Monday, November 22, 2004

Profile of a Gypsy Cop

Guadalupe County Sheriff's Deputy Keith Majors is a "gypsy cop." That's law enforcement slang for a peace officer who floats from department to department regardless of, or because of, misconduct or poor job performance. With 2,540 law enforcement agencies in Texas, it's relatively easy for a licensed officer to find another gig. And there are plenty of law enforcement agencies like Byrne-grant funded drug task forces that have pretty low standards for who they'll hire.

Majors presently
serves as a narcotics officer for the Guadalupe County sheriff's department. Before that, though, he served as commander of the 24th/25th Judicial District Narcotics Task Force, based in Seguin, Texas.

The Texas Department of Public Safety
disbanded the task force after a 2002 audit found evidence missing from 20 percent of task force case files, and 30 files missing altogether. Many of the missing items were drugs and guns. According to records obtained by the Seguin Gazette, Keith Majors stalled and delayed the DPS investigation of missing evidence. Along with Seguin Police Chief Gary Hopper, Commander "Majors was said to have been the most significant obstacle in the path of DPS authorities requesting assistance in establishing a more accurate inventory system and locating and destroying drug evidence," the Gazette reported.

The Gazette quoted a DPS inspector
recommending that if Keith Majors could not be replaced as task force commander, the task force should be disbanded.

"It is my opinion that the only way to make the Task Force viable is to replace the project director and the commander and have all agents reapply for their position. If this is not an option, then I recommend that the Task Force not be funded,"” the inspector recommended.

This year, DPS established a new task force, run by DPS, not local officials, that includes the territory of the 24th/25th Judicial District Task Force and also the neighboring, scandal-ridden 81st Judicial District Task Force, which had one officer
set up innocent people and another steal 70 pounds of cocaine from the evidence locker. Commander Majors was not invited to re-join the task force, so the sheriff's office kept him on in its own narcotics unit. He did have the chutzpah to apply for Hopper's old job, though.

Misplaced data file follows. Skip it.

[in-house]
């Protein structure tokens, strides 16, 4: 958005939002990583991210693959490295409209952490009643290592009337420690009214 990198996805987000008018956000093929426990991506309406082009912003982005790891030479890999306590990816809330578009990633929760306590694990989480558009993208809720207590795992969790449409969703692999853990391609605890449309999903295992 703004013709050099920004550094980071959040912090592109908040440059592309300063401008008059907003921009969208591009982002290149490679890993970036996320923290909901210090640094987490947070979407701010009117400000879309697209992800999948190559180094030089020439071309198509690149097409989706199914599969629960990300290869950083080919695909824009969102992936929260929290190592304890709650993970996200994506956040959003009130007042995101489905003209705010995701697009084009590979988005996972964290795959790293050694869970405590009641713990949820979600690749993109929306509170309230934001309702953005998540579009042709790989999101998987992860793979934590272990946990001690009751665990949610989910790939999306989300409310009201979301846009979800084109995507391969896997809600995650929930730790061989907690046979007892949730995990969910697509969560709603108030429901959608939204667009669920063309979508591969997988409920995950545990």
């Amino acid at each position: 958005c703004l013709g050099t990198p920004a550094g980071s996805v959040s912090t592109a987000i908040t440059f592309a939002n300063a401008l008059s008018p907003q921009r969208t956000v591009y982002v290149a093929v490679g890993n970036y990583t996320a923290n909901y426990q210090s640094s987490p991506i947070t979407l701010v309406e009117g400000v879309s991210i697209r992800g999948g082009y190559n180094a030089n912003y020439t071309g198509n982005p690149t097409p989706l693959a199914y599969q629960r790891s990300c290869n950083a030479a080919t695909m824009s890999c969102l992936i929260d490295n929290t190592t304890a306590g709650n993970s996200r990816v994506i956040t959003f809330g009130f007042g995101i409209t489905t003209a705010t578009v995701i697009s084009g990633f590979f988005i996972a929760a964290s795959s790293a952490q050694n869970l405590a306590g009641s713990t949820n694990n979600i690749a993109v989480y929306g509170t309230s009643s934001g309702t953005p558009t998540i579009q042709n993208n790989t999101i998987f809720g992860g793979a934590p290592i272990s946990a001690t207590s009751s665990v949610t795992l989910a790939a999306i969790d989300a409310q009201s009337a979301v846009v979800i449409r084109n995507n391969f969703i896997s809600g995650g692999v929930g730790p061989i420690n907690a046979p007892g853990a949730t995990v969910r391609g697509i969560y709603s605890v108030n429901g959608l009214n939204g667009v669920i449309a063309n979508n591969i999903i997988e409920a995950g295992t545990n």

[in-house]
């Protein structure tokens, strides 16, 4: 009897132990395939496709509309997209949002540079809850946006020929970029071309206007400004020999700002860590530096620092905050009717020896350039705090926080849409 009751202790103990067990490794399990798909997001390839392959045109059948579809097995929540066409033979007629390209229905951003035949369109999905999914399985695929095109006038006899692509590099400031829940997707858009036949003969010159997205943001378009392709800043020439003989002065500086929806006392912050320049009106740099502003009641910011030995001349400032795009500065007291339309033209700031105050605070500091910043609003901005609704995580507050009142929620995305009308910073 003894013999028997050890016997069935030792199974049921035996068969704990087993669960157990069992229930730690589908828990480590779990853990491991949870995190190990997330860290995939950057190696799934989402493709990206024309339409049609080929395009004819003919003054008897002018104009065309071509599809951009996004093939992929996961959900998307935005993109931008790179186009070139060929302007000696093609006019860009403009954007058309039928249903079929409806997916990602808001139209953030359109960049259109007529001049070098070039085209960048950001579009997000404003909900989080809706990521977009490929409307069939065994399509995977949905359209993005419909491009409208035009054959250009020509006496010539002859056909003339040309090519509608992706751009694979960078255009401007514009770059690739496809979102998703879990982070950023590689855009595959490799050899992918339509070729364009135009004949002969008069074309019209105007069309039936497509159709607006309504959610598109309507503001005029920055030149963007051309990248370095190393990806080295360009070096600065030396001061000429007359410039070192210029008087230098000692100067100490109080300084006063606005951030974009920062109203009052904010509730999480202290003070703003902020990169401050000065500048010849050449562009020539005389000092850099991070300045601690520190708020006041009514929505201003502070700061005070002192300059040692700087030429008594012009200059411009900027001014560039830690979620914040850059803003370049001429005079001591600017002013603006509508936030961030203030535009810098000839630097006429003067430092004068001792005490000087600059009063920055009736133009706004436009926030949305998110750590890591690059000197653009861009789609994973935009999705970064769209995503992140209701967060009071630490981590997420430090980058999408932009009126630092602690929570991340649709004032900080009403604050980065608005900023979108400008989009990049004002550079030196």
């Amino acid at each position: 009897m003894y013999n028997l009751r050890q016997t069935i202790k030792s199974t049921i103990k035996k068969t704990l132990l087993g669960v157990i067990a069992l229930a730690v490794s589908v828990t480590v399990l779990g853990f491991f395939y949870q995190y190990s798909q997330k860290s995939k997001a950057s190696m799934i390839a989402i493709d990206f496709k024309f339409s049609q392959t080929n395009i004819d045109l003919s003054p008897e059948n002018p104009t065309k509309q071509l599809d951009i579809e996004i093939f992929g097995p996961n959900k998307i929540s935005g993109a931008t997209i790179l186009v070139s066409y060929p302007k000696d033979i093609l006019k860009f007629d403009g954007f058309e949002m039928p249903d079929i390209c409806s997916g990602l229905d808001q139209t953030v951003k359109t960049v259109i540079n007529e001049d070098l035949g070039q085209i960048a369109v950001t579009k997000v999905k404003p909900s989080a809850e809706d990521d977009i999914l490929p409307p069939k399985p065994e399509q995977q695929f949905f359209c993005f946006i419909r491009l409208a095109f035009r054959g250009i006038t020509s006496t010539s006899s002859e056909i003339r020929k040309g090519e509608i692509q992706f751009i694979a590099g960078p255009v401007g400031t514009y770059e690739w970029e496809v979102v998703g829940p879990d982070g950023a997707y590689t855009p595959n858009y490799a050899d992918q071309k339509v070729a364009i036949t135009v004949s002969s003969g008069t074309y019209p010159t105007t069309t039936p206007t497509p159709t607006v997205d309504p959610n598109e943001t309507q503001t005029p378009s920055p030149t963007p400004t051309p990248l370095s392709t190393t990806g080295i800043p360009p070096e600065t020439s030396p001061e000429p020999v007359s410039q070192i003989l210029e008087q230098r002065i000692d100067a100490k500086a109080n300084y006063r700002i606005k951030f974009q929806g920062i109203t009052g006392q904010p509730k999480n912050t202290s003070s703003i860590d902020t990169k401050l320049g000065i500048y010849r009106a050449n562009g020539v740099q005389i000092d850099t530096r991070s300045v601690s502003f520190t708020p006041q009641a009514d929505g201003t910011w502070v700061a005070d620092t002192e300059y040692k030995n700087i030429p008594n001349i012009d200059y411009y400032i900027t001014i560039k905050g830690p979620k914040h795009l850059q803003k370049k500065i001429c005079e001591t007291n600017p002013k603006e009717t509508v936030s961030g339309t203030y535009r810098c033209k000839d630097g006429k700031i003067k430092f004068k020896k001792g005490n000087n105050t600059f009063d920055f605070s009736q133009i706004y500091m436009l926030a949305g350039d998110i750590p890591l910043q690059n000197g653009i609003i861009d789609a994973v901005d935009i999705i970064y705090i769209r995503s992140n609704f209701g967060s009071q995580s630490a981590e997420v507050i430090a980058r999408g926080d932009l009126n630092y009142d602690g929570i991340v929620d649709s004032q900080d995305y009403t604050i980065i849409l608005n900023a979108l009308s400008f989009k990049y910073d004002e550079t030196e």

Documents obtained by ACLU of Texas under the Public Information Act, however, call into question whether Majors should even be employed in law enforcement at all. Ten years ago when he was an agent at the South Texas Narcotics Task Force based in Kleberg County, the Texas Rangers and DPS investigators caught Majors destroying evidence to conceal conversations regarding the task force commander's theft and consumption of seized cocaine.

Ironically, the DPS investigator ten years ago was Patrick O'Burke, today the DPS Deputy Commander of the Narcotics Division. At the time, though, he was merely Sergeant O'Burke, assigned to investigate the incident along with Texas Ranger Charles Brune. The following information comes from O'Burke's and the Ranger's investigative reports, obtained with an open records request.

After a duffel-bag full of 54 pounds of cocaine disappeared from the task force evidence locker, then-task force Commander William Bywaters confided to a female task force agent that he had become addicted to cocaine. He was stealing his supply from evidence scheduled to be destroyed. She told O'Burke that Bywaters admitting to starting his cocaine use prior to joining the task force, while he was still a narcotics agent for Texas DPS. Bywaters denied any involvement stealing the duffel bag of coke, but admitted an ongoing addiction. He lost his job running the task force, but unlike the average citizen caught using cocaine,
Grits can find no evidence Bywaters was charged with or convicted of any crime. (UPDATE: Bywaters was convicted of a misdemeanor offense and served just five months probation, according to a source close to the incident. No one else from the incident was prosecuted.)